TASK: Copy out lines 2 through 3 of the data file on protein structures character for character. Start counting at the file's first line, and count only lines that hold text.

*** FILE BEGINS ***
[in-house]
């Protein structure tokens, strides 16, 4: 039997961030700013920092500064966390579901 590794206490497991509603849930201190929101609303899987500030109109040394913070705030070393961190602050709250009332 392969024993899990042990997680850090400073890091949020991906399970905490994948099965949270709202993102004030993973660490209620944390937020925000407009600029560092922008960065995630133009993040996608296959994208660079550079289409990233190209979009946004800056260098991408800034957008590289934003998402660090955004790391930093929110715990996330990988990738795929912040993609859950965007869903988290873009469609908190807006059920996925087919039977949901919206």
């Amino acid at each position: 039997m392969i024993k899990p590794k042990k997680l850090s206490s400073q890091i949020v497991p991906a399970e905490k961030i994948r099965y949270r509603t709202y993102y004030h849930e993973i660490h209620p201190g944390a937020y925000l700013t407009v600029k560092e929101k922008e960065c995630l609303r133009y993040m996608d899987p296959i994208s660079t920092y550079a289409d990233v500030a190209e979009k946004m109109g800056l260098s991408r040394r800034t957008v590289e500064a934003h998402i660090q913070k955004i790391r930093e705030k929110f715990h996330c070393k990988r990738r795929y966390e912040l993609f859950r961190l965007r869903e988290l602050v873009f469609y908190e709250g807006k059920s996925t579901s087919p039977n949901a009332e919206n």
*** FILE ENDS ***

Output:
């Protein structure tokens, strides 16, 4: 039997961030700013920092500064966390579901 590794206490497991509603849930201190929101609303899987500030109109040394913070705030070393961190602050709250009332 392969024993899990042990997680850090400073890091949020991906399970905490994948099965949270709202993102004030993973660490209620944390937020925000407009600029560092922008960065995630133009993040996608296959994208660079550079289409990233190209979009946004800056260098991408800034957008590289934003998402660090955004790391930093929110715990996330990988990738795929912040993609859950965007869903988290873009469609908190807006059920996925087919039977949901919206």
């Amino acid at each position: 039997m392969i024993k899990p590794k042990k997680l850090s206490s400073q890091i949020v497991p991906a399970e905490k961030i994948r099965y949270r509603t709202y993102y004030h849930e993973i660490h209620p201190g944390a937020y925000l700013t407009v600029k560092e929101k922008e960065c995630l609303r133009y993040m996608d899987p296959i994208s660079t920092y550079a289409d990233v500030a190209e979009k946004m109109g800056l260098s991408r040394r800034t957008v590289e500064a934003h998402i660090q913070k955004i790391r930093e705030k929110f715990h996330c070393k990988r990738r795929y966390e912040l993609f859950r961190l965007r869903e988290l602050v873009f469609y908190e709250g807006k059920s996925t579901s087919p039977n949901a009332e919206n």